I've been in drag only once: I was the proverbial second-understudy-who-goes-on (in "Two Ladies" in the National Tour of Cabaret). Those photos are buried deep inside Yucca Mountain.
I've worked with any number of drag performers in cabaret and traditional theater: (a) Charles Busch, (b)Varla Jean Merman and (c) Steven "Simply Barbra" Brinberg, just to name a few. Earlier this month I attended (d) Night of 1000 Gowns at the New York Hilton, where hundreds of men (and women) were in drag and various other forms of masquerade. Several of my adult films were helmed by (e) Chi Chi LaRue, and I was (f) RuPaul's leading man in Starrbooty.
What's the common thread linking this multifarious tally? Nothing! Or at least that's how it feels, sitting here in front of the ol' MacBook Pro, clawing the air to come up with a hook for this blog post.
Reading from top to bottom, the contradistinctive personae of the above can be thumbnailed as: (a) Grand Lady of the Theatre, (b) vaudeville hotsy-totsy, (c) celebrity illusionist, (d) denizens of a fantasy belle époque, (e) the bastard child of Cher, Sophie Tucker and Siegfried & Roy and, of course, (f) Supermodel of the World.
I've long had great admiration for drag queens; a burly man walks out of the house in chiffon and heels and he is making a statement. A guy in a dress is inherently political, regardless of the underlying intent of the habiliments.
I wanted to write something in celebration of drag, but because this is not a book-length treatise, the challenge was what aspect of the practice should be its focus.
The stage? Throughout history, many drag practitioners have been entertainers. I must confess, bitterly, that it sometimes seems that when a drag queen walks onstage, she has a leg up simply by being in female garb, a shortcut I can't get away with. (Trust me on this.) But what of the special-occasion cross-dresser? Or the fellow who just happens to prefer daily life clad as a female? I know one guy who gets up in lady duds only when he makes prison visits to his pen pals at a federal penitentiary.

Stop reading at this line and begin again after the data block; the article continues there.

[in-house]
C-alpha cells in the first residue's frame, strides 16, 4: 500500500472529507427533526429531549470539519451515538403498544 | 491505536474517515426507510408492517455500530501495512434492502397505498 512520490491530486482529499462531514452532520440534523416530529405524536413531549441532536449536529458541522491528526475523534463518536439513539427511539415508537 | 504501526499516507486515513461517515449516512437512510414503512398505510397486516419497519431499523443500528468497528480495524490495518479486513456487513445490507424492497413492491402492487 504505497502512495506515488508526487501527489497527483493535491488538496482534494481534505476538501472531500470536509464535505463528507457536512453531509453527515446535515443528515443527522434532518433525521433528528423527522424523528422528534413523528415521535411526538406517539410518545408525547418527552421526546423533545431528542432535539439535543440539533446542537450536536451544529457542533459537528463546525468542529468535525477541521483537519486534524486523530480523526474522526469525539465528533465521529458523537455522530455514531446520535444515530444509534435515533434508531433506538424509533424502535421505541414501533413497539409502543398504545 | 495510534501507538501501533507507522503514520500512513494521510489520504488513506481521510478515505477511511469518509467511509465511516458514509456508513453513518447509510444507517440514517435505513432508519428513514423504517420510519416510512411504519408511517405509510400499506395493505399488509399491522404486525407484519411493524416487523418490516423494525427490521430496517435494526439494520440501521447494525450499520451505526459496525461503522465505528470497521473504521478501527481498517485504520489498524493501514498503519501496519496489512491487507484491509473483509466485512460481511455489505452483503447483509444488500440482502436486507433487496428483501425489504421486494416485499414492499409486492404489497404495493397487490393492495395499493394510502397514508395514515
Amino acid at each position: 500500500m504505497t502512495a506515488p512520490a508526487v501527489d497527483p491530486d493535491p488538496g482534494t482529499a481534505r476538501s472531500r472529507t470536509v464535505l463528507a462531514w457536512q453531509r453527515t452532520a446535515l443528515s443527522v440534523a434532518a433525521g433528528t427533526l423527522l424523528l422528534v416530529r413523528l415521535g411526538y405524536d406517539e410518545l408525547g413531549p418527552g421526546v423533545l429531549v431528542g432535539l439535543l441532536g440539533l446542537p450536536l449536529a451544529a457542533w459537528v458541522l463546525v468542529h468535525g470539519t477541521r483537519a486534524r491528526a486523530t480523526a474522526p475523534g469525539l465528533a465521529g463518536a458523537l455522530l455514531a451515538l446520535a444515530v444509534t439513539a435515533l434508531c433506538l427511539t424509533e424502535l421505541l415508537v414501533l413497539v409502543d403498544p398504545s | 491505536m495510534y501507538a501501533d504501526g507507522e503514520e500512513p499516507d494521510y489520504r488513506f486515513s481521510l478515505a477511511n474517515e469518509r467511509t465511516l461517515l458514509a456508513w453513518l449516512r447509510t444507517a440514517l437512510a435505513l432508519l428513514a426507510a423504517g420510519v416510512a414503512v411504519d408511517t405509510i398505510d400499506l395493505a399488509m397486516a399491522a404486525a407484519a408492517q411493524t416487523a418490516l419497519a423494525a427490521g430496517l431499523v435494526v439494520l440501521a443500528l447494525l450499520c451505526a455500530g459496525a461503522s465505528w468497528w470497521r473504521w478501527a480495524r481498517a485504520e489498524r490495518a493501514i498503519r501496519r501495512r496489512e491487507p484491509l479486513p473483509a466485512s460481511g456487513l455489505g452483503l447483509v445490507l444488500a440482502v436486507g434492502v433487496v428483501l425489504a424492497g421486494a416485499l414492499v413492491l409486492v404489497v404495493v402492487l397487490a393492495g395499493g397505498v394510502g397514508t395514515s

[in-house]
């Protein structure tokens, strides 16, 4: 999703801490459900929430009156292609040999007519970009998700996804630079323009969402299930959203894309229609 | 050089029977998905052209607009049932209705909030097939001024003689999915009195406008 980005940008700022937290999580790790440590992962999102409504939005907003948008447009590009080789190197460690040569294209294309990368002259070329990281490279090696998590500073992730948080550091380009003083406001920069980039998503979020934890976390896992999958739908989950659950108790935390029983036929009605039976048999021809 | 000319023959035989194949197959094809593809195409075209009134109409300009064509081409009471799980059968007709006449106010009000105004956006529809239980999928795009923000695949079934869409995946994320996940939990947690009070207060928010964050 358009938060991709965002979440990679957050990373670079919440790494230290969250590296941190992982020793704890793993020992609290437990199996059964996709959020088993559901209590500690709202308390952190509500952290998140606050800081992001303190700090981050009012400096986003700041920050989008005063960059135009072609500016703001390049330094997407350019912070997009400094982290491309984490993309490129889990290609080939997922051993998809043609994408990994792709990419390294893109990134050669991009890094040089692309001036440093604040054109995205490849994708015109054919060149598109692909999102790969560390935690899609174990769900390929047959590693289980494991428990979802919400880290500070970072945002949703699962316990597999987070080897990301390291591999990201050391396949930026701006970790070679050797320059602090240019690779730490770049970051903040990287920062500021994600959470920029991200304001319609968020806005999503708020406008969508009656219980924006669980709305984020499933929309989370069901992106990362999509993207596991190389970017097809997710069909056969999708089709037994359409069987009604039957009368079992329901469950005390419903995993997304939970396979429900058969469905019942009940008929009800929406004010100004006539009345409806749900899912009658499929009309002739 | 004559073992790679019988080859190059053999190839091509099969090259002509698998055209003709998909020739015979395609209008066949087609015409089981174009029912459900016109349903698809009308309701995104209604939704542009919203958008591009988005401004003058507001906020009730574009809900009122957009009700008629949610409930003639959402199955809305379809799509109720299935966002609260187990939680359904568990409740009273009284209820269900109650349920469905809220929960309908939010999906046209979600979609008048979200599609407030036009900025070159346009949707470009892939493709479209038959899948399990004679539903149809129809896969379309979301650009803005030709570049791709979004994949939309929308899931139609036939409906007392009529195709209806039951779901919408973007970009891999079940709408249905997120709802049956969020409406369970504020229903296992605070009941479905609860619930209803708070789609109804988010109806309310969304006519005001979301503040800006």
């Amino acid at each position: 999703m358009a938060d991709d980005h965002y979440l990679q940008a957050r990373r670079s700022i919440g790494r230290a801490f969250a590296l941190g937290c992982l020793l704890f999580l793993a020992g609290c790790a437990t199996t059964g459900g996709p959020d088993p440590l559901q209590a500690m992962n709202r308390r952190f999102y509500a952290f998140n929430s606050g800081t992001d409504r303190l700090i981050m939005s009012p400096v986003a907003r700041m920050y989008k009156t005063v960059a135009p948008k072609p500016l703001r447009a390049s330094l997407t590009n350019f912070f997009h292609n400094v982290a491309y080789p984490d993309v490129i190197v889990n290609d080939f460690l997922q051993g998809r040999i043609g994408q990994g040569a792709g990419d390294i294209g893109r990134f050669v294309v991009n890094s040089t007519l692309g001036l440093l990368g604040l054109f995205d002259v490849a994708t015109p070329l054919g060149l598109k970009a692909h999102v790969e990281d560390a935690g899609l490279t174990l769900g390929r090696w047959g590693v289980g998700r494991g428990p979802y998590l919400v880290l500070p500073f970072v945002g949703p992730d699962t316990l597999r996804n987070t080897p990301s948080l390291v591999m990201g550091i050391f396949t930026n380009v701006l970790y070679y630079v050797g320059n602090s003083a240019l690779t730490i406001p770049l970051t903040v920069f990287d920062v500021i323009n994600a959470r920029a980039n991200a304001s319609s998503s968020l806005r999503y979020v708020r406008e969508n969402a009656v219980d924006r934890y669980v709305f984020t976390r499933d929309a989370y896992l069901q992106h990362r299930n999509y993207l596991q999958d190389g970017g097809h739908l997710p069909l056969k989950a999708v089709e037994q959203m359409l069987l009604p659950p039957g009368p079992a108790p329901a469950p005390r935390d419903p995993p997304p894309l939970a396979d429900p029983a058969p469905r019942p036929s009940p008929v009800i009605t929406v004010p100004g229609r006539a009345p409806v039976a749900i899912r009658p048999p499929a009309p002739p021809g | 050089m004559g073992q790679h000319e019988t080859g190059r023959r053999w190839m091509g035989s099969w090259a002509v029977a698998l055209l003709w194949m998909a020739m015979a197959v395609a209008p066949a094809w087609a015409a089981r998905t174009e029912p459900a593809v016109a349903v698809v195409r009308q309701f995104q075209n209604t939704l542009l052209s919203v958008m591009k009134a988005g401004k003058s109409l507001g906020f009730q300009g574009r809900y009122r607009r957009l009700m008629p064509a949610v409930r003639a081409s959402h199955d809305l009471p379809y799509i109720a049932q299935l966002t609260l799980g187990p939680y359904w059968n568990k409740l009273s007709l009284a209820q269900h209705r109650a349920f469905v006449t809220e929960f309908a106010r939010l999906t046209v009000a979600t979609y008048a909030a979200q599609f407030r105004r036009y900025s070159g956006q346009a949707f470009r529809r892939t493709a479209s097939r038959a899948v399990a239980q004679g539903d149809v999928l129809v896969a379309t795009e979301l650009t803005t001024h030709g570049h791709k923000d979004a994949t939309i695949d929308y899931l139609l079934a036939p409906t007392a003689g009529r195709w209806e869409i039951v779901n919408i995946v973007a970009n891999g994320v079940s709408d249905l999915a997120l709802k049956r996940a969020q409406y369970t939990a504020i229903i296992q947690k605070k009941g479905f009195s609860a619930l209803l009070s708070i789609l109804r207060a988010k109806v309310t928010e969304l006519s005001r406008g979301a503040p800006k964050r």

My point being that without exhaustive study (and there are very few things I'll study to exhaustion) I can see no obvious common motivation among men who put on dresses.
Rather, in hopes of drawing a general from the specific, I thought I'd spotlight a sui generis case and -- lucky for us! -- there was a drag queen handy: Trixie Starr aka Rich Volo. Rich is a Wall Street IT person, but he is also the president of Hudson Pride Foundation (which I've written about previously) and has a side business as a cookie baker ("Trixiedoodles" being a personal favorite).
Trixie Starr was conceived as the authoress of a local blog Rich kept for a few years. "I felt I could be more fabulous, say more outrageous things, just get away with more as Trixie, even in print," he explains. "I mean, who wants to read another blog by some guy?" (Here,' the author takes umbrage.) "But when I started working with Hudson Pride, I realized Trixie definitely generated more interest from the media than Rich. TV news will show up when I'm drag. Same with the cookie business. 'Trixie' is a brand as much as a personality -- y'know, cross-dressing as cross-promotion."
Even though Rich never intended for Trixie to have a stage career, being a public face has inevitably led to hosting pride events and guest starring in local entertainments. Trixie has a decidedly anti-theatrical presence, however. "I tend to lower my voice and be more masculine when I'm Trixie," says Rich. "I like the gender-fuck aspect of it. It's like performance art: 'Be on notice: The normal rules no longer apply here.' And I don't even pretend to be a great entertainer. I've never lipsynched in my life. When I host Gay Bingo, I read straight out of the Henny Youngman joke book. The crowds love it."
Trixie's look is sort of cocktail-waitress-crossed-with-your-really-cool-Aunt-Florence-from-Long-Island whose fashion sense screeched to a halt in 1977. Though there are lots of vinyl boots in Trixie's closet, it's chunky round sunglasses that are her trademark. ("Saves a lot of time getting made up.")
Rich doesn't get in costume unless it's for a Trixie Starr appearance; there are no nights out in drag or socializing en travesti. The two are basically separate entities. "I ran into a friend one day who went on and on about the great party I missed that Trixie had hosted the night before," he tells me. "He had no idea it was me."
Aha! Maybe that's the elusive it: Among the queens I know, the costume imbues a sense of authority and poise and even anonymity that everyday street clothes can't match. Might that be the common thread, then?
I asked Rich if being in drag gave him an exaggerated self-confidence that he doesn't have as a man. "Oh, sure," he says. "'Cause Trixie, she just don't care."